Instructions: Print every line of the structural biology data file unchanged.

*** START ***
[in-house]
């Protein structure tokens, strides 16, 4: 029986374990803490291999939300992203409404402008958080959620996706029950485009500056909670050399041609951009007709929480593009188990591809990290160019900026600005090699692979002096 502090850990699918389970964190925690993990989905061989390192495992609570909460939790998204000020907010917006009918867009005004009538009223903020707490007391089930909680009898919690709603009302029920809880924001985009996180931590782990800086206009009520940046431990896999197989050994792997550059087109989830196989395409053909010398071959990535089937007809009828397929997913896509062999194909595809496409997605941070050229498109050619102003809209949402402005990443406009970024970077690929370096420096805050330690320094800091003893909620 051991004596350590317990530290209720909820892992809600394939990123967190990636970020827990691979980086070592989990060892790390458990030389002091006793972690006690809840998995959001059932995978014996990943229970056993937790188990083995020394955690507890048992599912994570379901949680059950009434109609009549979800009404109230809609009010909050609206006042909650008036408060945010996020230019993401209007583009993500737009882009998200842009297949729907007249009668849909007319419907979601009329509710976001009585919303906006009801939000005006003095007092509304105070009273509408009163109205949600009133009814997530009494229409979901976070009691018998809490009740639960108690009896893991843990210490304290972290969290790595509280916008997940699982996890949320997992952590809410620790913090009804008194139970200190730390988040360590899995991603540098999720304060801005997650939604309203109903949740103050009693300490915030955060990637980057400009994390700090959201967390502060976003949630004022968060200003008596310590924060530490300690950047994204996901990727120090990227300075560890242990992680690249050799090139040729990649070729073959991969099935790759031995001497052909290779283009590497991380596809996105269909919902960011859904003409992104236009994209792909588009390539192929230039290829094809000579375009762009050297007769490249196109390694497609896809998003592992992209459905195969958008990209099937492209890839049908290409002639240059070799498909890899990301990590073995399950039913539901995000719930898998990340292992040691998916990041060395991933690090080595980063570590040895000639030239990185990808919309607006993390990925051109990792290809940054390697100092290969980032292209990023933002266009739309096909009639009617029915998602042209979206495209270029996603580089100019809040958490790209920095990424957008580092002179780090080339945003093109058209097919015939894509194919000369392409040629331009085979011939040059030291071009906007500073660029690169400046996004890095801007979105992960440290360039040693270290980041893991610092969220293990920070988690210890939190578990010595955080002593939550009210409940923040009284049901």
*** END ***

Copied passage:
[in-house]
């Protein structure tokens, strides 16, 4: 029986374990803490291999939300992203409404402008958080959620996706029950485009500056909670050399041609951009007709929480593009188990591809990290160019900026600005090699692979002096 502090850990699918389970964190925690993990989905061989390192495992609570909460939790998204000020907010917006009918867009005004009538009223903020707490007391089930909680009898919690709603009302029920809880924001985009996180931590782990800086206009009520940046431990896999197989050994792997550059087109989830196989395409053909010398071959990535089937007809009828397929997913896509062999194909595809496409997605941070050229498109050619102003809209949402402005990443406009970024970077690929370096420096805050330690320094800091003893909620 051991004596350590317990530290209720909820892992809600394939990123967190990636970020827990691979980086070592989990060892790390458990030389002091006793972690006690809840998995959001059932995978014996990943229970056993937790188990083995020394955690507890048992599912994570379901949680059950009434109609009549979800009404109230809609009010909050609206006042909650008036408060945010996020230019993401209007583009993500737009882009998200842009297949729907007249009668849909007319419907979601009329509710976001009585919303906006009801939000005006003095007092509304105070009273509408009163109205949600009133009814997530009494229409979901976070009691018998809490009740639960108690009896893991843990210490304290972290969290790595509280916008997940699982996890949320997992952590809410620790913090009804008194139970200190730390988040360590899995991603540098999720304060801005997650939604309203109903949740103050009693300490915030955060990637980057400009994390700090959201967390502060976003949630004022968060200003008596310590924060530490300690950047994204996901990727120090990227300075560890242990992680690249050799090139040729990649070729073959991969099935790759031995001497052909290779283009590497991380596809996105269909919902960011859904003409992104236009994209792909588009390539192929230039290829094809000579375009762009050297007769490249196109390694497609896809998003592992992209459905195969958008990209099937492209890839049908290409002639240059070799498909890899990301990590073995399950039913539901995000719930898998990340292992040691998916990041060395991933690090080595980063570590040895000639030239990185990808919309607006993390990925051109990792290809940054390697100092290969980032292209990023933002266009739309096909009639009617029915998602042209979206495209270029996603580089100019809040958490790209920095990424957008580092002179780090080339945003093109058209097919015939894509194919000369392409040629331009085979011939040059030291071009906007500073660029690169400046996004890095801007979105992960440290360039040693270290980041893991610092969220293990920070988690210890939190578990010595955080002593939550009210409940923040009284049901």